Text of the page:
I mentioned a change of pace. We had long planned trips to see our more distant grandchildren. Sadly the virus has taken away the possibility of a visit to Brisbane any time soon. However, since New Zealand is at alert level 2, domestic travel is possible, so we could fly to Queenstown in time for our youngest grandson’s tenth birthday. For that journey I love to get a Westward facing window seat, and Mary always generously yields it to me. I look for interesting land forms below. I can usually identify the larger settlements and geographic features, but I have fun with the smaller places, grab the shot and try to match it against Google Earth when I get home. In this case, the river caught my eye and then the little township sliding into the view at bottom left. It took me a while to identify the town as Luggate and the river as the Clutha.

Lake Hayes Estate – August 22

Our middle son Andrew lives in Lake Hayes Estate which can be described as a dormitory suburb about 15 km to the North East of Queenstown. I was intrigued by the oak trees that lined many of its streets,. The leaves had turned colour and died many months ago, but refused to let go. Spring in New Zealand is generally regarded as the months of September through November, so we are still seeing Autumnal brown even as nature starts applying some green to the landscape.

Wild Irishman – August 22

Despite the severe economic impact of the covid virus on Queenstown’s tourist industry, there is still a great deal of development to provide new housing. At the Southern end of Kelvin Heights, on the narrow part of the isthmus just beyond the golf course, a large patch of land has been cleared for development. Among the few plants remaining was a sturdy example of the matagouri (Known in colonial times as Wild Irishman). Happily, it is relatively rare in the North Island. It too will go to be replaced no doubt by upscale housing.

Para-penting in Queenstown – August 22

Before anyone gets too excited, no I did not lash out the $219 required for a tandem jump. I don’t do heights, remember. We were at the base of the gondola to the skyline complex where the young folks were about to have a ride on the luge when this pilot and his passenger caught the light as they passed in front of the gondolas.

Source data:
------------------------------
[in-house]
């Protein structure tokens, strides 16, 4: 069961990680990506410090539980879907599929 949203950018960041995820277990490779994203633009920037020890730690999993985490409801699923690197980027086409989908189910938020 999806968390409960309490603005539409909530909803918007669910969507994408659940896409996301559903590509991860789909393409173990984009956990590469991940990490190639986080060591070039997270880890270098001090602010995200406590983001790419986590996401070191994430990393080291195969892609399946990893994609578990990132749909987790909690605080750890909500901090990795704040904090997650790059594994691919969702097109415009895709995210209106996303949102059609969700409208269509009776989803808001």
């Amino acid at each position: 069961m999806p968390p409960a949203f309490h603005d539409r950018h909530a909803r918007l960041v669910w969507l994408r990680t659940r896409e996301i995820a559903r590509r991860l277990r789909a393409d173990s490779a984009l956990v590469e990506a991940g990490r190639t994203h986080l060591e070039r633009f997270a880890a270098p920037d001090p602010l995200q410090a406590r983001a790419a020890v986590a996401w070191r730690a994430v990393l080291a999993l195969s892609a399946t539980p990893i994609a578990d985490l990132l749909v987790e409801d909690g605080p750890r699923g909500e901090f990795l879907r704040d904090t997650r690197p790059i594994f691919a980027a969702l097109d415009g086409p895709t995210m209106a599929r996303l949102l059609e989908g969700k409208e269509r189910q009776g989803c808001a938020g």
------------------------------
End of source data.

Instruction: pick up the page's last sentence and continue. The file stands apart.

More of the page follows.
On Lake Hayes – August 23

I can’t visit Queenstown without spending time at Lake Hayes. I mean the lake itself which seems to enjoy a lot of shelter from the wind. The bird life is interesting and varied. I always hope to see and get close to the crested grebe which we just don’t see in the North. Alas, I saw coots and scaup, oystercatchers and a huge variety of ducks but no grebes. This common mallard drake gets the call because it was bold enough to take centre stage.

Rushing in Arrowtown – August 23

Down below the historic huts in which Chinese miners lived, Bush Creek tumbles through the bush to join the Arrow river. I liked the little waterfall. The light was low enough that I didn’t need a neutral density filter. The rushing effect is conveyed well enough with a mere 2 second exposure.

Clyde Bridge – August 26

Andrew was at work, and the children were at school so Mary and I did a tour through the Kawarau Gorge and Cromwell to Clyde, Earnscleugh and Alexandra looking for whatever the landscape might reveal. After a great morning tea in Dunstan House, Clyde, we drove over then under the historic Clyde Bridge to catch this view of the Clutha.

Rock of ages – August 26

When we reached Earnscleugh, I made a fortuitous turn into Conroy’s road (recommended) and up through the scientific reserve where the rocks are shaped in fantastic ways. This view from near Black Ridge Winery includes one such formation and then looks beyond across the Manuherakia Valley to the Dunstan Mountains in the background. Somehow, the plentiful birdsong did not spoil the silence of the magnificent landscape.

Coronet Peak – August 27

Family trips always come to an end and so we were homeward bound. Mary gave me her window seat again, and as we left Queenstown we passed over Coronet Peak where the ski-field operators were desperately trying to wring the last out of a virus-ruined season. The snow guns were working hard overnight to keep the popular trails useable. We loved our time with the family, and as always, loved coming home.

I am Groot – August 29